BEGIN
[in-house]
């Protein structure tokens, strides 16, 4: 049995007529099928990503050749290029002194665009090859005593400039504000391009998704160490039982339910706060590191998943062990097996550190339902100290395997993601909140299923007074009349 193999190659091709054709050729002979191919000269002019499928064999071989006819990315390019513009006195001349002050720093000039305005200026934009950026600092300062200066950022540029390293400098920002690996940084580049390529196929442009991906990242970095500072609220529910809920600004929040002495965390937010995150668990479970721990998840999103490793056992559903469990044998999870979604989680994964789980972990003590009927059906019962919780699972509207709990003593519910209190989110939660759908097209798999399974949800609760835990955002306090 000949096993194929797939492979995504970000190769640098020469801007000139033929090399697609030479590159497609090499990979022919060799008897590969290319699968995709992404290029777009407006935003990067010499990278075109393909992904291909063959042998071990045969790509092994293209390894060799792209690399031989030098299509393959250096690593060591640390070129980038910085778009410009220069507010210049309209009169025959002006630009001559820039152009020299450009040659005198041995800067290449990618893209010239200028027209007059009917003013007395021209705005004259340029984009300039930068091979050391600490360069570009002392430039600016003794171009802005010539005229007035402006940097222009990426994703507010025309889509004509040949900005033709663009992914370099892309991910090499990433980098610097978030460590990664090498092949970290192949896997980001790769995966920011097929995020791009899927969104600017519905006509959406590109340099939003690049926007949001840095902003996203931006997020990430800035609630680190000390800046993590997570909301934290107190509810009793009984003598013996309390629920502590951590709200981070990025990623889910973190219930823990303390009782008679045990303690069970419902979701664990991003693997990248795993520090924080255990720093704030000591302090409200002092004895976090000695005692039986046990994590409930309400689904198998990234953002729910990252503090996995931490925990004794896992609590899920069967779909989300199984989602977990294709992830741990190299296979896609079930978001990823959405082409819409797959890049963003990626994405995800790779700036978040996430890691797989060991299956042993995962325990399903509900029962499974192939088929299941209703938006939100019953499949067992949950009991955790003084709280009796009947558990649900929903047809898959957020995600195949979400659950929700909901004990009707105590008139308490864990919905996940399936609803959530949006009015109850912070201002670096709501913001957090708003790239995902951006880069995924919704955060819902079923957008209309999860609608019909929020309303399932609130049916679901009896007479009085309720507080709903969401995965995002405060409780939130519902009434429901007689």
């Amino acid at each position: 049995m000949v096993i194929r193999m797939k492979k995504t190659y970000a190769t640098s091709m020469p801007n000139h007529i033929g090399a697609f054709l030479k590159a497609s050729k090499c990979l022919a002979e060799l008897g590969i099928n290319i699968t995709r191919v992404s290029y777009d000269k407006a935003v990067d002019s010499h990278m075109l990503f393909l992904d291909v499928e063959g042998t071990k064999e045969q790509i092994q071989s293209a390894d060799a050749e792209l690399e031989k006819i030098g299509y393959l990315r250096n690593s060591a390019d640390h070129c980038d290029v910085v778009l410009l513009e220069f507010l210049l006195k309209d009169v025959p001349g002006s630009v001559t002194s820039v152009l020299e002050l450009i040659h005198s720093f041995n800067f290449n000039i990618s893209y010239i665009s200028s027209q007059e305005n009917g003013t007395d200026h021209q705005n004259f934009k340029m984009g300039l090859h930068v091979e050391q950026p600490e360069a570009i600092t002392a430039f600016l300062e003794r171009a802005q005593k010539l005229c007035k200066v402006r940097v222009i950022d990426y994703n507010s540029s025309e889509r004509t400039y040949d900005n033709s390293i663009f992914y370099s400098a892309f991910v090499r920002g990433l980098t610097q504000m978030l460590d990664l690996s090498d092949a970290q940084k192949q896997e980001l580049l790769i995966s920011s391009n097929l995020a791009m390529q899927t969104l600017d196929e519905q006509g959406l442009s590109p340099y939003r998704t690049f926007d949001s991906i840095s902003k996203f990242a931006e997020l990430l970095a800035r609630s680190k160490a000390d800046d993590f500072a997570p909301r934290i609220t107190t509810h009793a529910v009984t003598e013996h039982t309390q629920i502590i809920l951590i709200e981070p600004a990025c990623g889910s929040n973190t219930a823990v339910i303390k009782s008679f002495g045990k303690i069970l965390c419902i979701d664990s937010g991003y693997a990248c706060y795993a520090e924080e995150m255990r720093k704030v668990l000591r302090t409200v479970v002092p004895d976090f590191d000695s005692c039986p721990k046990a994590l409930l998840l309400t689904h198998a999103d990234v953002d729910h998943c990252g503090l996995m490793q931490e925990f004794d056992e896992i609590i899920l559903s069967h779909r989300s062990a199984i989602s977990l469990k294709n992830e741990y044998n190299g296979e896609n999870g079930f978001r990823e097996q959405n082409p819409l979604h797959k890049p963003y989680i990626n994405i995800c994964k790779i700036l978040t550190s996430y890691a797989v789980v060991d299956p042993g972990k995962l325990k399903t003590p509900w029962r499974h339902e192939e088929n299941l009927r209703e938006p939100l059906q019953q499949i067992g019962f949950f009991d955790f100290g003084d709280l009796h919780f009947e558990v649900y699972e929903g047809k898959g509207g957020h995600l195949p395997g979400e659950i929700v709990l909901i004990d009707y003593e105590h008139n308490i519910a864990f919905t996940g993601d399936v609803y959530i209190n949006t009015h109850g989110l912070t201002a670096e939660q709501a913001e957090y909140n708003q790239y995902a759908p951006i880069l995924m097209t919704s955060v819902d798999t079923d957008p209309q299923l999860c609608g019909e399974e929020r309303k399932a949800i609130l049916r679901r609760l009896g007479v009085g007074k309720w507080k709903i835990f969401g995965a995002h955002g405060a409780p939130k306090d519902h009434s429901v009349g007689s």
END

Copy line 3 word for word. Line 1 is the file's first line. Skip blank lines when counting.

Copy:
């Amino acid at each position: 049995m000949v096993i194929r193999m797939k492979k995504t190659y970000a190769t640098s091709m020469p801007n000139h007529i033929g090399a697609f054709l030479k590159a497609s050729k090499c990979l022919a002979e060799l008897g590969i099928n290319i699968t995709r191919v992404s290029y777009d000269k407006a935003v990067d002019s010499h990278m075109l990503f393909l992904d291909v499928e063959g042998t071990k064999e045969q790509i092994q071989s293209a390894d060799a050749e792209l690399e031989k006819i030098g299509y393959l990315r250096n690593s060591a390019d640390h070129c980038d290029v910085v778009l410009l513009e220069f507010l210049l006195k309209d009169v025959p001349g002006s630009v001559t002194s820039v152009l020299e002050l450009i040659h005198s720093f041995n800067f290449n000039i990618s893209y010239i665009s200028s027209q007059e305005n009917g003013t007395d200026h021209q705005n004259f934009k340029m984009g300039l090859h930068v091979e050391q950026p600490e360069a570009i600092t002392a430039f600016l300062e003794r171009a802005q005593k010539l005229c007035k200066v402006r940097v222009i950022d990426y994703n507010s540029s025309e889509r004509t400039y040949d900005n033709s390293i663009f992914y370099s400098a892309f991910v090499r920002g990433l980098t610097q504000m978030l460590d990664l690996s090498d092949a970290q940084k192949q896997e980001l580049l790769i995966s920011s391009n097929l995020a791009m390529q899927t969104l600017d196929e519905q006509g959406l442009s590109p340099y939003r998704t690049f926007d949001s991906i840095s902003k996203f990242a931006e997020l990430l970095a800035r609630s680190k160490a000390d800046d993590f500072a997570p909301r934290i609220t107190t509810h009793a529910v009984t003598e013996h039982t309390q629920i502590i809920l951590i709200e981070p600004a990025c990623g889910s929040n973190t219930a823990v339910i303390k009782s008679f002495g045990k303690i069970l965390c419902i979701d664990s937010g991003y693997a990248c706060y795993a520090e924080e995150m255990r720093k704030v668990l000591r302090t409200v479970v002092p004895d976090f590191d000695s005692c039986p721990k046990a994590l409930l998840l309400t689904h198998a999103d990234v953002d729910h998943c990252g503090l996995m490793q931490e925990f004794d056992e896992i609590i899920l559903s069967h779909r989300s062990a199984i989602s977990l469990k294709n992830e741990y044998n190299g296979e896609n999870g079930f978001r990823e097996q959405n082409p819409l979604h797959k890049p963003y989680i990626n994405i995800c994964k790779i700036l978040t550190s996430y890691a797989v789980v060991d299956p042993g972990k995962l325990k399903t003590p509900w029962r499974h339902e192939e088929n299941l009927r209703e938006p939100l059906q019953q499949i067992g019962f949950f009991d955790f100290g003084d709280l009796h919780f009947e558990v649900y699972e929903g047809k898959g509207g957020h995600l195949p395997g979400e659950i929700v709990l909901i004990d009707y003593e105590h008139n308490i519910a864990f919905t996940g993601d399936v609803y959530i209190n949006t009015h109850g989110l912070t201002a670096e939660q709501a913001e957090y909140n708003q790239y995902a759908p951006i880069l995924m097209t919704s955060v819902d798999t079923d957008p209309q299923l999860c609608g019909e399974e929020r309303k399932a949800i609130l049916r679901r609760l009896g007479v009085g007074k309720w507080k709903i835990f969401g995965a995002h955002g405060a409780p939130k306090d519902h009434s429901v009349g007689s």